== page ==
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ARCHIVED - Canadian Confederation

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Cartoons and Caricatures

Grand Visions

Confederation and political cartoons have at least one thing in common: they both express a grand vision. However, the grand vision at work in political cartoons is usually a product of satire, a technique that uses exaggeration to ridicule a subject. Caricatures of the Fathers of Confederation often depict heroic figures in order to imply the opposite qualities. Yet as J. W. Bengough demonstrates, a cartoonist might recognize the limitations of his own grand vision, and present himself as a satirical subject.

Caricature, THE MANY-COUNSELLED ULYSSES

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"The Many-Counselled Ulysses"

This caricature from April 1873 depicts Sir John A. Macdonald as the legendary hero, Ulysses.

Caricature, CONFEDERATION! THE MUCH-FATHERED YOUNGSTER

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"Confederation! The much-fathered youngster"

Left to right: George Brown, Sir Francis Hincks, William McDougall, Sir John A. Macdonald.

Caricature, RENEWING THE LEASE

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"Renewing the Lease"

In this cartoon from September 1878, Bengough predicts that Macdonald will be rejected by Canada in the general election.

Caricature, O, OUR PROPHETIC SOUL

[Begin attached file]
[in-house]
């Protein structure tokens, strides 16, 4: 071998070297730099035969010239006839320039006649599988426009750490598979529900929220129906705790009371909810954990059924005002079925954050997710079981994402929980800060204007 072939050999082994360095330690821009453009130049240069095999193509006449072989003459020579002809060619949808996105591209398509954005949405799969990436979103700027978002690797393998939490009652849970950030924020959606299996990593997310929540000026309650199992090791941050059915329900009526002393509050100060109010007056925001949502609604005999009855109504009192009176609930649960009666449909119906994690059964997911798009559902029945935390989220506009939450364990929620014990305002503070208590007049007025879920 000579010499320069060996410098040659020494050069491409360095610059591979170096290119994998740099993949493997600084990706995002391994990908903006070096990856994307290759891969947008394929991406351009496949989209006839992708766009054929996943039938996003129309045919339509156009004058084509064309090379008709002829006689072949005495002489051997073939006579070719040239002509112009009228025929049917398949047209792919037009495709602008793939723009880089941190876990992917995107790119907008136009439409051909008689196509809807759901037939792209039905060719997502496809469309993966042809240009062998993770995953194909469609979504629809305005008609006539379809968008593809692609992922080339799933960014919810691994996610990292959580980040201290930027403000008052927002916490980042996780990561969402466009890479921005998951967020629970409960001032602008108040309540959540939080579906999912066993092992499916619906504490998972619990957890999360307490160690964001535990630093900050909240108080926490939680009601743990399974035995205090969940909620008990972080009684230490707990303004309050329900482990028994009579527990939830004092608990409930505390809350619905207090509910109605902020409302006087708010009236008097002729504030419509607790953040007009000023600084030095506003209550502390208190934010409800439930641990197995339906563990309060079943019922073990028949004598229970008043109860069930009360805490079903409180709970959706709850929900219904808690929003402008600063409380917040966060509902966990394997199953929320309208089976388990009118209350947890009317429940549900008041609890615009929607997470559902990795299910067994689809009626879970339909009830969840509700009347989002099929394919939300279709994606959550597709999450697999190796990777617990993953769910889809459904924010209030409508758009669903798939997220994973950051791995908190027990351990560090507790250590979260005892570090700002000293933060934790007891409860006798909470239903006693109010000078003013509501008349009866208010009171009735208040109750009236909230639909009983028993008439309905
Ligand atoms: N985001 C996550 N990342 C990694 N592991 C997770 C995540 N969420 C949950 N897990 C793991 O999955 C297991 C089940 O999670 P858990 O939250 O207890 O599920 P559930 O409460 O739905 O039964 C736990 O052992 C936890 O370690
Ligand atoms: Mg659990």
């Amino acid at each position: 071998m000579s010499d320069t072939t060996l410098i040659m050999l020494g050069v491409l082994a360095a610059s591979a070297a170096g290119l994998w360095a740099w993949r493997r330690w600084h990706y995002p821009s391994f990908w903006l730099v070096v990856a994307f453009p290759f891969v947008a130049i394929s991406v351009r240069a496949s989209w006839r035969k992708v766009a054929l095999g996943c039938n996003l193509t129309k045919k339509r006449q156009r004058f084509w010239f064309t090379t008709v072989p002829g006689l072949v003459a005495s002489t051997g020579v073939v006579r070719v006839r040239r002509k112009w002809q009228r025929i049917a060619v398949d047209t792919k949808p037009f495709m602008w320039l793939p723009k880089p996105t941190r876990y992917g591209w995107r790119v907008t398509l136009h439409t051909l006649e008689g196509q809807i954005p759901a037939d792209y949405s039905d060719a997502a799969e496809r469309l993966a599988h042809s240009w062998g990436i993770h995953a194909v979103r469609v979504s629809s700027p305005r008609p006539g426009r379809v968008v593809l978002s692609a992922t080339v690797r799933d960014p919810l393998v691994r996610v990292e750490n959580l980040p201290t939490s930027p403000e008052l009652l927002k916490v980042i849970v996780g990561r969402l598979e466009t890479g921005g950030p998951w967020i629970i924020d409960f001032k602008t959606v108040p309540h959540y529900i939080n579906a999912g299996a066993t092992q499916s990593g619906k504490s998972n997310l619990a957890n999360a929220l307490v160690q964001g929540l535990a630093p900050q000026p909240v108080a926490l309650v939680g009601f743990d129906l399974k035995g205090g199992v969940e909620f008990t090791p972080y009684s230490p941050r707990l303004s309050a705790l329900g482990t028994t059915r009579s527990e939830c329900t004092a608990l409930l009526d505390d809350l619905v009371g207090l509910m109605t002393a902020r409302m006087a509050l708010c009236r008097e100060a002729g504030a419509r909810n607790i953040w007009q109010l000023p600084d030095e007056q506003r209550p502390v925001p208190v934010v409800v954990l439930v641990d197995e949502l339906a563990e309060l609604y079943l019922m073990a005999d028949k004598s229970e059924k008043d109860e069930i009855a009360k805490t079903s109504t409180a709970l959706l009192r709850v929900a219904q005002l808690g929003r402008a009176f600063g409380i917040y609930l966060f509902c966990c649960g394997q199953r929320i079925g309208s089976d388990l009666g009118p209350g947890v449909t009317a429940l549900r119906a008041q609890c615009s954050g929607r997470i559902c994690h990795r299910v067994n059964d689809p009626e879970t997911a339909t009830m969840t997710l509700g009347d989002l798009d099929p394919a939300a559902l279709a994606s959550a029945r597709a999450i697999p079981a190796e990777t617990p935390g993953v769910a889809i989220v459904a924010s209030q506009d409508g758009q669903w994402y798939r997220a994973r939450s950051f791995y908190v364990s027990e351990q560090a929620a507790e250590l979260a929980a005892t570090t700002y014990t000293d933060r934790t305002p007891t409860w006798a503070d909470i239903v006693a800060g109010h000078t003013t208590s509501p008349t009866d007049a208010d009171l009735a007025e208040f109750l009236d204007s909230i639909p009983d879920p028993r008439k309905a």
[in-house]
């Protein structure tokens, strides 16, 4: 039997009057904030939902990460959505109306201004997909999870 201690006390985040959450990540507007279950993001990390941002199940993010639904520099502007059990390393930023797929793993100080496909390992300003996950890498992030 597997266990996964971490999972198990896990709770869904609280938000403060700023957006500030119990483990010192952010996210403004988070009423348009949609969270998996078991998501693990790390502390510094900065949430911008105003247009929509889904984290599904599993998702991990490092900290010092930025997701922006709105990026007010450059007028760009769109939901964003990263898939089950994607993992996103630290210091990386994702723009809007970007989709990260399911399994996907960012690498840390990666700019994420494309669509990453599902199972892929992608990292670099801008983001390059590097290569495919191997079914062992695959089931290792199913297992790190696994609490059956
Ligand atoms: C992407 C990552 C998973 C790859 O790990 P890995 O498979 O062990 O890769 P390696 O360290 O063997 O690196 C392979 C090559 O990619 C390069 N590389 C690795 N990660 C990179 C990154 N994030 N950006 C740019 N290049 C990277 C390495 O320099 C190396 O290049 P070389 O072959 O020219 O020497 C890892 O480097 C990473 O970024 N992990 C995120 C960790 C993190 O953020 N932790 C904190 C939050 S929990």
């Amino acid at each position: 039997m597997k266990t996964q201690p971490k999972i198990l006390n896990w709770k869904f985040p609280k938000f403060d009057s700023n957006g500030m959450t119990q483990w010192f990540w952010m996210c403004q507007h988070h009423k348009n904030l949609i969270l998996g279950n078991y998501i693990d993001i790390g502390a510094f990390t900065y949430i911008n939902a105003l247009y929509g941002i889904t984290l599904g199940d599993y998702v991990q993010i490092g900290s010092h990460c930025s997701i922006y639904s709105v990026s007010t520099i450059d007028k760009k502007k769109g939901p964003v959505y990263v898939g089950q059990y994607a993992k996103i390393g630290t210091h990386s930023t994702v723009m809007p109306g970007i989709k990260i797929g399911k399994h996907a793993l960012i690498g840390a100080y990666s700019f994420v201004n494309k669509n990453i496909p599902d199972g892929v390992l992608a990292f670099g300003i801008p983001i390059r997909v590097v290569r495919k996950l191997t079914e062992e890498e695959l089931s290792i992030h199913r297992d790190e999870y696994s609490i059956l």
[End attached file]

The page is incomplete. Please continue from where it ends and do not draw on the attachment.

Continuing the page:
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"O, Our Prophetic Soul!"

When Macdonald won the 1878 election, Bengough caricatured himself. Macdonald is shown holding Bengough's cartoon "Renewing the Lease."

Caricature, THE COMING ATTRACTION!

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"The Coming Attraction!"

In this 1879 cartoon, Bengough depicts politics as theatre, with Macdonald performing roles -- including several villains -- from Shakespearean tragedy.

Caricature, SIR CHARLES TUPPER ET LE PARLEMENT

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"Sir Charles Tupper et le parlement"

This caricature of Sir Charles Tupper from February 1896 depicts Liberal anxiety, Conservative wishful thinking and Tupper's self-regard.

Caricature, SEE THE MIGHTY HOSTS ADVANCING

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"See the mighty hosts advancing."

On September 1st, 1905, the Saskatchewan Act and the Alberta Act were adopted by the Canadian government and two new provinces joined Canada.

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